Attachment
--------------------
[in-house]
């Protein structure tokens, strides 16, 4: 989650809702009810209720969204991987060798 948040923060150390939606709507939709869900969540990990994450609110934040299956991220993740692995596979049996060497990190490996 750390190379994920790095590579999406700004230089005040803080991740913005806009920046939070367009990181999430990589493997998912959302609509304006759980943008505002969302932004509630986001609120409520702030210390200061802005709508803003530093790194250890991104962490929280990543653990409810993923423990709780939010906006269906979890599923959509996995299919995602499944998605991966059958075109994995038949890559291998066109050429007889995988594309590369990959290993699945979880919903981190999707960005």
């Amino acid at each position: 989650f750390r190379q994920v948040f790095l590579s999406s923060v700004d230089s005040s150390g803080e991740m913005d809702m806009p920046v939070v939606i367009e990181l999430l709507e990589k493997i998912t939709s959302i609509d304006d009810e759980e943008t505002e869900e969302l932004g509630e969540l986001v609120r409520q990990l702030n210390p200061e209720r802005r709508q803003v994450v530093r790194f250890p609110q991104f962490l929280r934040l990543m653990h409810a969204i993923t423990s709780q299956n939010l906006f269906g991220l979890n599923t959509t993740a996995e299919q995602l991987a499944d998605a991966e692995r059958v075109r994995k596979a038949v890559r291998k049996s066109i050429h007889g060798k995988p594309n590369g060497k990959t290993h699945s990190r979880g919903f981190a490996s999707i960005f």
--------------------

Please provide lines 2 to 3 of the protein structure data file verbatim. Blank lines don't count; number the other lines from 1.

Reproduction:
């Protein structure tokens, strides 16, 4: 989650809702009810209720969204991987060798 948040923060150390939606709507939709869900969540990990994450609110934040299956991220993740692995596979049996060497990190490996 750390190379994920790095590579999406700004230089005040803080991740913005806009920046939070367009990181999430990589493997998912959302609509304006759980943008505002969302932004509630986001609120409520702030210390200061802005709508803003530093790194250890991104962490929280990543653990409810993923423990709780939010906006269906979890599923959509996995299919995602499944998605991966059958075109994995038949890559291998066109050429007889995988594309590369990959290993699945979880919903981190999707960005």
């Amino acid at each position: 989650f750390r190379q994920v948040f790095l590579s999406s923060v700004d230089s005040s150390g803080e991740m913005d809702m806009p920046v939070v939606i367009e990181l999430l709507e990589k493997i998912t939709s959302i609509d304006d009810e759980e943008t505002e869900e969302l932004g509630e969540l986001v609120r409520q990990l702030n210390p200061e209720r802005r709508q803003v994450v530093r790194f250890p609110q991104f962490l929280r934040l990543m653990h409810a969204i993923t423990s709780q299956n939010l906006f269906g991220l979890n599923t959509t993740a996995e299919q995602l991987a499944d998605a991966e692995r059958v075109r994995k596979a038949v890559r291998k049996s066109i050429h007889g060798k995988p594309n590369g060497k990959t290993h699945s990190r979880g919903f981190a490996s999707i960005f």